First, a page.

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Thank you, if it can live for at least 2 years (with the current usage) I will not concern about it too much, moreover there are many low quality Chinese products in my country and I'm scared of unfortunately buying one of those fakes in case of the current one dies, that won't be good for my laptop. (China is a northern neighbor of my country). Thanks for sharing...
I buy them cheap from your Northern neighbor and place them at work, home, etc. My theory is that the battery, which is expensive, will last longer if I keep it plugged in as much as possible. Seems to work.
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If you are concerned about 'vampire power usage' get yourself something like an Owl electricity monitor.[^]
I have been using one for around 5 years and it's really interesting seeing what eats the current, my computer consumes very little and the kettle is the most power consuming item I have(which is why only filling the kettle with what I need saves me so much money).
It will definitely pay for itself in well under a year - when I compare my power usage with friends I find that I use much less than they do, mostly due to just being aware of what consumes power.
“That which can be asserted without evidence, can be dismissed without evidence.”
I have had laptops fails, memory fail, on board video chips fail, hard drives fail, and screens fail. I have never had a laptop power adapter fail. In fact, I collect them and use them for other things, and they tend to be interchangeable with other devices (as long as the voltage is the same and the power is close enough.)
I get a daily e-mail from a site that cranks out InfoGraphics, like this one, today, on "Internet Addiction:"[^]. I have my browser (Chrome) set to not automatically display pictures when I open an e-mail, because many of the InfoGraphics are about issues I am not interested in, and I just delete the e-mail, after opening it, often.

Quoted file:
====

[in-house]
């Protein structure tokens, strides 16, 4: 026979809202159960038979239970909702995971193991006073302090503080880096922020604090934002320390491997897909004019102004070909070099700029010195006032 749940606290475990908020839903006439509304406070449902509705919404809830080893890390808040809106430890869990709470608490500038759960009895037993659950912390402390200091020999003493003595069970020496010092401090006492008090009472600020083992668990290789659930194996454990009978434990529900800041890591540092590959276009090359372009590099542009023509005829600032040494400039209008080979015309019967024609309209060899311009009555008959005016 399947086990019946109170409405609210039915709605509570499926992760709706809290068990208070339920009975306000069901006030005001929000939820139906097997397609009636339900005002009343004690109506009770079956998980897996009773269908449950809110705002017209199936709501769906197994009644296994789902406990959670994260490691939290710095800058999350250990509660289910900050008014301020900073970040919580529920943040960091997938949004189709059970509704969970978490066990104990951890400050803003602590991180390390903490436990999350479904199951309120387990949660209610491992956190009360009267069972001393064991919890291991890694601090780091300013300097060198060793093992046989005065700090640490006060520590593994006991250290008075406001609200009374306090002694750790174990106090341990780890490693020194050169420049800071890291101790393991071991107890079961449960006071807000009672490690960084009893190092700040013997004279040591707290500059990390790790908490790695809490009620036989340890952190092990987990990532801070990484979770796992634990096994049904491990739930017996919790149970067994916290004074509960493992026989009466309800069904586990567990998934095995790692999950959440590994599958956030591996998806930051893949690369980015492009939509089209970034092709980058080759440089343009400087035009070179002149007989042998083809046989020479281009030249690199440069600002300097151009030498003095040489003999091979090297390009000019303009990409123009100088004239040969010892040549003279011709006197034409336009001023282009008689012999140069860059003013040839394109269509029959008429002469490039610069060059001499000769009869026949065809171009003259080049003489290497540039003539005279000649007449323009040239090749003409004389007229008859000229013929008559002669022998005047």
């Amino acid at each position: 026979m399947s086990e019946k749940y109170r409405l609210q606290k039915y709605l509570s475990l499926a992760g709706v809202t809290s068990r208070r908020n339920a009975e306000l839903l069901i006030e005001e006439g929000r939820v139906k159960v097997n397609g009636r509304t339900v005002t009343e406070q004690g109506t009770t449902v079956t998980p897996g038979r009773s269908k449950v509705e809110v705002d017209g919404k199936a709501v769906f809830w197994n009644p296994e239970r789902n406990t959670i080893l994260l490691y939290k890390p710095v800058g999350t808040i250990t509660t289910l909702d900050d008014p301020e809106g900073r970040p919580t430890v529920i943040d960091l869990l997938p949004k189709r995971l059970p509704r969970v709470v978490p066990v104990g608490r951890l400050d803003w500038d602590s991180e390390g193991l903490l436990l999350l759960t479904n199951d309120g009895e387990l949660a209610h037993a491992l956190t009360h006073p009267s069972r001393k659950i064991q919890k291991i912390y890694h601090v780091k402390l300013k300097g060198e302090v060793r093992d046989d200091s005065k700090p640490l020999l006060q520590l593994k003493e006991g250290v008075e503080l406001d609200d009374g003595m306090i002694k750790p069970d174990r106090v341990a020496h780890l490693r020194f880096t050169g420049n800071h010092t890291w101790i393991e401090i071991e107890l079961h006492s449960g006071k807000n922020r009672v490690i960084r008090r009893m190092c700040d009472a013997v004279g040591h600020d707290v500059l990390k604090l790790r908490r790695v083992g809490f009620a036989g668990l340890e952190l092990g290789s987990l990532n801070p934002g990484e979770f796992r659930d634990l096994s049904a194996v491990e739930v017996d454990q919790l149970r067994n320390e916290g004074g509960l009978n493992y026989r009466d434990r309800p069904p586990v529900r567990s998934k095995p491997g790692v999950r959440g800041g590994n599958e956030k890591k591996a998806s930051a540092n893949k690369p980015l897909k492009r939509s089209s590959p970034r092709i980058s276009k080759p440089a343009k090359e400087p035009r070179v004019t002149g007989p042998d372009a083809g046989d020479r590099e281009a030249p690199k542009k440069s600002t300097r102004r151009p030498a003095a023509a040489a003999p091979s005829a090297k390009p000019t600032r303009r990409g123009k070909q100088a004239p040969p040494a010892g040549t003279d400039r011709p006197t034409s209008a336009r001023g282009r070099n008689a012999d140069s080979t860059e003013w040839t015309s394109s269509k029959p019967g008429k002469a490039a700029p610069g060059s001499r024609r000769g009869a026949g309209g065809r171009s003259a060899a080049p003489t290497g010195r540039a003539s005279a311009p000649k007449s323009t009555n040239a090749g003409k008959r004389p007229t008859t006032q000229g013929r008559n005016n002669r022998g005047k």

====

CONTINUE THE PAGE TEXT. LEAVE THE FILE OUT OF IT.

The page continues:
I was very sorry to read: one young (17) man killed his parents after they took away his "Halo 3" game; another young man (20) died from a blood-clot in the brain after XBoxing for 12 hours, straight; and, a third young man (18) departed earth, after playing "Diablo" for 30 hours straight in an Internet Cafe.
I had read the story before about the South Korean couple whose baby starved to death while her parents were away all night, playing a video game.
imho a major omission in this particular Info-Graphic is: lack of studies of programmers ! I will propose a CP survey on Internet Addiction (here, on CP, not to dailyinfographic.com).
Among the many statistics in this interesting Info-Graphic, I found the reported results that "Internet Addiction" was more common (44%) in the age group over 65 (of which, unfortunately, I am an involuntary member), was higher than for the age groups 44-55, 55-64.
I have watched a person I know here (where I live, not on CP), who I met about two years ago, become an absolute FaceBook junkie: it has been rather frightening.
The problem with these graphics, produced daily by dailyinfographic.com, is they don't give you clickable links to their sources for the studies they get their data from: that would enable anyone with any degree of statistical knowledge to examine the study, and look at factors like sample size, whether a control group was used, etc.
On some of the content panels within each section of the info-graphic, they may mention the website the data came from (its top-level url), or just the name of a journal, or whatever, the study appeared in. And, while there is the statement in "small print," at the bottom of their web pages that: "Sources for data have been mentioned in text version:" there is no link to a text version, or instructions on how to get to it (that I can find on the site, so far).